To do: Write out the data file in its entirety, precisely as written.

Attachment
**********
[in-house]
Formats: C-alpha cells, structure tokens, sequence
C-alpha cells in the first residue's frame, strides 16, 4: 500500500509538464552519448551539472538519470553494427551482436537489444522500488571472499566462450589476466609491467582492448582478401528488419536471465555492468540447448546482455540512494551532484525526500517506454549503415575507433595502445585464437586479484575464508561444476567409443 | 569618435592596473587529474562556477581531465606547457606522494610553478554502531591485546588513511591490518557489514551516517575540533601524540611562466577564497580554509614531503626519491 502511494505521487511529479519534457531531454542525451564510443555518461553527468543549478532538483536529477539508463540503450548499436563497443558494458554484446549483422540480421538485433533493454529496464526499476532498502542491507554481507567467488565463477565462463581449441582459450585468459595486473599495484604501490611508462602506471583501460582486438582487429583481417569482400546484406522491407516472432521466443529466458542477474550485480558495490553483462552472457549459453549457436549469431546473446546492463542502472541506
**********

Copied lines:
[in-house]
Formats: C-alpha cells, structure tokens, sequence
C-alpha cells in the first residue's frame, strides 16, 4: 500500500509538464552519448551539472538519470553494427551482436537489444522500488571472499566462450589476466609491467582492448582478401528488419536471465555492468540447448546482455540512494551532484525526500517506454549503415575507433595502445585464437586479484575464508561444476567409443 | 569618435592596473587529474562556477581531465606547457606522494610553478554502531591485546588513511591490518557489514551516517575540533601524540611562466577564497580554509614531503626519491 502511494505521487511529479519534457531531454542525451564510443555518461553527468543549478532538483536529477539508463540503450548499436563497443558494458554484446549483422540480421538485433533493454529496464526499476532498502542491507554481507567467488565463477565462463581449441582459450585468459595486473599495484604501490611508462602506471583501460582486438582487429583481417569482400546484406522491407516472432521466443529466458542477474550485480558495490553483462552472457549459453549457436549469431546473446546492463542502472541506